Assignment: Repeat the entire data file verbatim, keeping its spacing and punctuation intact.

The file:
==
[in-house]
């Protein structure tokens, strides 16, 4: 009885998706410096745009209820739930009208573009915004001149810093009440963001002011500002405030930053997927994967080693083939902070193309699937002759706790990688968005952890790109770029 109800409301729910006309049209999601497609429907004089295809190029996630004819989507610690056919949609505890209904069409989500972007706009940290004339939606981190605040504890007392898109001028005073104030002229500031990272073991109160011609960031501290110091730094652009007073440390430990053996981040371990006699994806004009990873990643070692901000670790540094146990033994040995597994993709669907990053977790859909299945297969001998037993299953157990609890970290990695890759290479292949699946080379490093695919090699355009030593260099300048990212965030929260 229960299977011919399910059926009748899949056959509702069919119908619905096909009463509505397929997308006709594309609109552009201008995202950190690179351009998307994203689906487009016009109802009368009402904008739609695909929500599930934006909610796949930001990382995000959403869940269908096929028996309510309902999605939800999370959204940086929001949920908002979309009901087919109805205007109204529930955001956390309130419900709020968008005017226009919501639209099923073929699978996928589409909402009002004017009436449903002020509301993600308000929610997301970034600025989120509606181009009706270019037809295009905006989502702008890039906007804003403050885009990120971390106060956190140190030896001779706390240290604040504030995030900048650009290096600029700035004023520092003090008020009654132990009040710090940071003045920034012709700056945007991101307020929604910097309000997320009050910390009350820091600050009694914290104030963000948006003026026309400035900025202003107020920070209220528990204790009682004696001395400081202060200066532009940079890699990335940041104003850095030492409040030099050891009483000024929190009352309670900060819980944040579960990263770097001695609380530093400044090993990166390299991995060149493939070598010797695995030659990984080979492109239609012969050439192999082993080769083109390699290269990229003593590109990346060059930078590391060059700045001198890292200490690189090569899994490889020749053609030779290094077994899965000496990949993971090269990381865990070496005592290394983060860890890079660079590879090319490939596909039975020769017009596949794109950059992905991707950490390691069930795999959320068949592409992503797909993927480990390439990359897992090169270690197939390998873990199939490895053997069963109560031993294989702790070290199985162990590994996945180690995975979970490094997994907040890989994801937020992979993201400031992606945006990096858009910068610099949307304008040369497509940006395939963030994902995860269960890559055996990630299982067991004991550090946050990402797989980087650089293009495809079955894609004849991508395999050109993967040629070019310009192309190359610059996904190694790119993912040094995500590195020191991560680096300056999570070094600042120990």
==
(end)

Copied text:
[in-house]
């Protein structure tokens, strides 16, 4: 009885998706410096745009209820739930009208573009915004001149810093009440963001002011500002405030930053997927994967080693083939902070193309699937002759706790990688968005952890790109770029 109800409301729910006309049209999601497609429907004089295809190029996630004819989507610690056919949609505890209904069409989500972007706009940290004339939606981190605040504890007392898109001028005073104030002229500031990272073991109160011609960031501290110091730094652009007073440390430990053996981040371990006699994806004009990873990643070692901000670790540094146990033994040995597994993709669907990053977790859909299945297969001998037993299953157990609890970290990695890759290479292949699946080379490093695919090699355009030593260099300048990212965030929260 229960299977011919399910059926009748899949056959509702069919119908619905096909009463509505397929997308006709594309609109552009201008995202950190690179351009998307994203689906487009016009109802009368009402904008739609695909929500599930934006909610796949930001990382995000959403869940269908096929028996309510309902999605939800999370959204940086929001949920908002979309009901087919109805205007109204529930955001956390309130419900709020968008005017226009919501639209099923073929699978996928589409909402009002004017009436449903002020509301993600308000929610997301970034600025989120509606181009009706270019037809295009905006989502702008890039906007804003403050885009990120971390106060956190140190030896001779706390240290604040504030995030900048650009290096600029700035004023520092003090008020009654132990009040710090940071003045920034012709700056945007991101307020929604910097309000997320009050910390009350820091600050009694914290104030963000948006003026026309400035900025202003107020920070209220528990204790009682004696001395400081202060200066532009940079890699990335940041104003850095030492409040030099050891009483000024929190009352309670900060819980944040579960990263770097001695609380530093400044090993990166390299991995060149493939070598010797695995030659990984080979492109239609012969050439192999082993080769083109390699290269990229003593590109990346060059930078590391060059700045001198890292200490690189090569899994490889020749053609030779290094077994899965000496990949993971090269990381865990070496005592290394983060860890890079660079590879090319490939596909039975020769017009596949794109950059992905991707950490390691069930795999959320068949592409992503797909993927480990390439990359897992090169270690197939390998873990199939490895053997069963109560031993294989702790070290199985162990590994996945180690995975979970490094997994907040890989994801937020992979993201400031992606945006990096858009910068610099949307304008040369497509940006395939963030994902995860269960890559055996990630299982067991004991550090946050990402797989980087650089293009495809079955894609004849991508395999050109993967040629070019310009192309190359610059996904190694790119993912040094995500590195020191991560680096300056999570070094600042120990």